SIGIA-L Mail Archives: Re: [Sigia-l] Automated User Testing
Re: [Sigia-l] Automated User Testing
I don't see this Automated User Testing as a way to replace our lab
usability testing (or remote testing, which we are also exploring) .
Nor do I want to replace our web analytics tools.
As simply as possible, what I'm looking for is something that fits into
that vast chasm between web analytics (like Urchin) and lab (or remote)
usability testing. Something that bridges the gap between the
behavioral data that analytics provides (user took this path, user
spent this much time on page) and exploration of intent that usability
testing provides (why took this path, why spent so much time on page).
It may be true that "automated usability testing" is a myth, but is it
because the space that such a service/tool falls in is not worth
exploring, or because there simply isn't a good service/tool to do it?
(also, it is worth noting that the two companies mentioned in my
initial question do something vastly different than the company
mentioned in your blog post). One such company that claims to have a
"solution" for automated usability testing is Keynote (formerly
Vividence), but I've not been particularly impressed with them in my
experiences (especially in relation to their cost). What I'd really
like is to be able to control the testing and analysis, while still
reaching the number of users that their services provide, hence, my
Hope that clears things up, and of course, I'd also like to hear from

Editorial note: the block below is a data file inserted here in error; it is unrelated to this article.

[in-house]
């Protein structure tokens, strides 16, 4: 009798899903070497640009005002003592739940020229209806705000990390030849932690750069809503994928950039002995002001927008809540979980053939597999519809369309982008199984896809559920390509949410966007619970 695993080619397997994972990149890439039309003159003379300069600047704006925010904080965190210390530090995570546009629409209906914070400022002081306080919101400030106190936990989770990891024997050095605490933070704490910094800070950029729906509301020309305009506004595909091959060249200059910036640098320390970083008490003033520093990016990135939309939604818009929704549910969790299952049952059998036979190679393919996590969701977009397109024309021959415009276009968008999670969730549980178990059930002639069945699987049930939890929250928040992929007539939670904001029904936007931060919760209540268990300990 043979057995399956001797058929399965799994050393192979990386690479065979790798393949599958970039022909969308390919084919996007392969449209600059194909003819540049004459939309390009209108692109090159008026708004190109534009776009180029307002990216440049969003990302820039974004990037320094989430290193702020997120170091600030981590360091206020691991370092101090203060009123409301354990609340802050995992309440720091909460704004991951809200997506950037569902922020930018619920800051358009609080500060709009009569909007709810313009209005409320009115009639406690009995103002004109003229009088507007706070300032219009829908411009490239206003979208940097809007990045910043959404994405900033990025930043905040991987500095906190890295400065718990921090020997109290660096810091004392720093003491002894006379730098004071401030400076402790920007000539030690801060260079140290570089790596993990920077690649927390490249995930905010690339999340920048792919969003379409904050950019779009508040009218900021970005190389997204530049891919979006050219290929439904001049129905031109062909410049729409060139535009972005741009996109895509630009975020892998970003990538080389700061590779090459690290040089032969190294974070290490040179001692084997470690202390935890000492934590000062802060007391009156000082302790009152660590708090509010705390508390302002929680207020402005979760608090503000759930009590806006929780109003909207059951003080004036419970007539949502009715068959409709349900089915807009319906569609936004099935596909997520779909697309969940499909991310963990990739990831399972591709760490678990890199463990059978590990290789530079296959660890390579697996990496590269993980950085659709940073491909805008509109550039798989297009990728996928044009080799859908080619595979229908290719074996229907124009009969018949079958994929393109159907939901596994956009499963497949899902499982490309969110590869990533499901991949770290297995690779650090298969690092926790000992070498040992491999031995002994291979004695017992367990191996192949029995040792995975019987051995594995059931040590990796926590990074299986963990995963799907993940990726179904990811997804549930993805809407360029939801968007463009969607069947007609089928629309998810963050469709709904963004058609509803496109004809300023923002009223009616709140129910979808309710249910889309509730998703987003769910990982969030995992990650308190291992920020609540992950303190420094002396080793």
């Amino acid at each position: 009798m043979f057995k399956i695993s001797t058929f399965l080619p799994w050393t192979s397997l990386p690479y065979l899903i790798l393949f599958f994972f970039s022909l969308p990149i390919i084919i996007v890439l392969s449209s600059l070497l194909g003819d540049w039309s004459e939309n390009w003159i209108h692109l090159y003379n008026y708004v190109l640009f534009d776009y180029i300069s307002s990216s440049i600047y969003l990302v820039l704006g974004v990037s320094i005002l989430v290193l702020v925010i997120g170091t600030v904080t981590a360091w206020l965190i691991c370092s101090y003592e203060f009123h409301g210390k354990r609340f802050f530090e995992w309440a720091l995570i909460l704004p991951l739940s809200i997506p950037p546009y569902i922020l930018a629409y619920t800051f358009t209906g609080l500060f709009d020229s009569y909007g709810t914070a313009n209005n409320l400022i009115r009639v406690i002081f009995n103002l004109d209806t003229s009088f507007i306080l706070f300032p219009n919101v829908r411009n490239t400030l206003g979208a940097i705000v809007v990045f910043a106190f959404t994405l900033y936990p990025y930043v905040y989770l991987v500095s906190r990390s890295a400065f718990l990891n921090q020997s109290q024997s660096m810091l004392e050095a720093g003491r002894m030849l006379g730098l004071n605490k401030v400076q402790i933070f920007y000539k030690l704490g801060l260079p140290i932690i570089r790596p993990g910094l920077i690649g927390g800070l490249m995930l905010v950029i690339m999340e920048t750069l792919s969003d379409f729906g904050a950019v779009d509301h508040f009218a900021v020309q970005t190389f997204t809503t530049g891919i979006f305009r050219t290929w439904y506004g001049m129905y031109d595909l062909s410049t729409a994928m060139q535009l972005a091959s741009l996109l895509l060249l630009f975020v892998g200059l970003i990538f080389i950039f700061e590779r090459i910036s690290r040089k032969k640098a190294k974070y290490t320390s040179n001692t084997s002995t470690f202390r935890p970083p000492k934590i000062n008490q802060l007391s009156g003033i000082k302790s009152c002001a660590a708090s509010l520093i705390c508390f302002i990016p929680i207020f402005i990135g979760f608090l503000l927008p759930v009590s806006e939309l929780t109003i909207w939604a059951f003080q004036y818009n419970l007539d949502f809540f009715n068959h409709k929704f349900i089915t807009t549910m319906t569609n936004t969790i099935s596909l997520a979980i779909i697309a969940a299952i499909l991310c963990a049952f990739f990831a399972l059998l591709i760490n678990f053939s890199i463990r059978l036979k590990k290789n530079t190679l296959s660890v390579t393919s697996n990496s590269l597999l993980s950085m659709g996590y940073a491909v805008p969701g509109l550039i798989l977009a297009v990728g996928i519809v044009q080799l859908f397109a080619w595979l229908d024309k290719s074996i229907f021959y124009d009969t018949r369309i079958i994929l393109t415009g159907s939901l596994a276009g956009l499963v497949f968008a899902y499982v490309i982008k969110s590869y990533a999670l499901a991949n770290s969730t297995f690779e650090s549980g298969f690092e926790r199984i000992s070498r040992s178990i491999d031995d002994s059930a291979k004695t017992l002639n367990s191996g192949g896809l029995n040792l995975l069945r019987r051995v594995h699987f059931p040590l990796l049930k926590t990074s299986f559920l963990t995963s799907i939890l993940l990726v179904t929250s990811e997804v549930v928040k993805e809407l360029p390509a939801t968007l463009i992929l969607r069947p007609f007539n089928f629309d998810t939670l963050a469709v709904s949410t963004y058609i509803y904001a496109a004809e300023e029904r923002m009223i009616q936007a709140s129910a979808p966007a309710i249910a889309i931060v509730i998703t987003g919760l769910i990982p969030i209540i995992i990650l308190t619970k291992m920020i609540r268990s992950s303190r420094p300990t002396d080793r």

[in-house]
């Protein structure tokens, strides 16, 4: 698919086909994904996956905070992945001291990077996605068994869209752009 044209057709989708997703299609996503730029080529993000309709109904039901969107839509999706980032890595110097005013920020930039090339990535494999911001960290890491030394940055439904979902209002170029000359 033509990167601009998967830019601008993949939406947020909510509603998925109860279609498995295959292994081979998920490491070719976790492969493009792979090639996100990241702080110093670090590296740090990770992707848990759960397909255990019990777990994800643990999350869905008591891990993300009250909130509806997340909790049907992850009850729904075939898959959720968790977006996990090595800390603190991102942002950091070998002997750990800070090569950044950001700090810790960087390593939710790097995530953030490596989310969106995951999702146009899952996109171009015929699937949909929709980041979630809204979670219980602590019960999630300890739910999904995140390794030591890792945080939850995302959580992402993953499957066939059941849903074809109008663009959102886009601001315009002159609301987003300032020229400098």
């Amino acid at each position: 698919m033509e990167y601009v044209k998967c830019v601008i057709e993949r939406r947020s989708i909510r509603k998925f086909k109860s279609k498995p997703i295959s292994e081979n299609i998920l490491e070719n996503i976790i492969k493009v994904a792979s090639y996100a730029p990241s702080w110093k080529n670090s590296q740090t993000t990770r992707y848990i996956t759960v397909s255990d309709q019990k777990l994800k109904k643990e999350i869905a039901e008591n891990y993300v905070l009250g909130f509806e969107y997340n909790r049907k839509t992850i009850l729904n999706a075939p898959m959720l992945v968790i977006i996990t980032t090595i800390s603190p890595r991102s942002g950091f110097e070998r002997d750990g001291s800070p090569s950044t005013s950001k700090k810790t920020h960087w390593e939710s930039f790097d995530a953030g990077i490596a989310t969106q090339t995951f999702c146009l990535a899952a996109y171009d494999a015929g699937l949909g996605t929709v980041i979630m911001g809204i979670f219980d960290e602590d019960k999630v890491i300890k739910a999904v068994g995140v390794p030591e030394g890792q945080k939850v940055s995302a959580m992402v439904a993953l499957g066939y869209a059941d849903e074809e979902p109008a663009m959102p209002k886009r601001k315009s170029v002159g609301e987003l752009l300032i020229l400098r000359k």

anyone with experience with any such service/tool.
From: Lyle Kantrovich <lyle.kantrovich_at_gmail.com>
To: mfg345_at_aol.com <mfg345_at_aol.com>
Sent: Wed, 16 Nov 2005 10:41:27 -0600
Subject: Re: [Sigia-l] Automated User Testing
"Automated usability testing" is a myth. If you're talking about some
other kind of "user testing", then can you clarify what you'd like to
test and what you want to get out of it?
There are many companies claiming to have "solutions" for this. I
blogged about one back in 2002, and it was one of my most popular
posts to date:
False prophets of Usability - Part 1
(Note that part 2 is still pending. :)
I'd be curious to hear from anyone on the list who's actually used
these kinds of products.
Back to your question: Why do you think you need to test "more users?"
If you're looking for ways to test with participants from a distance,
then you should look into "remote testing" methods, which lots of
folks are using and having good results with.
Blog: Croc O' Lyle
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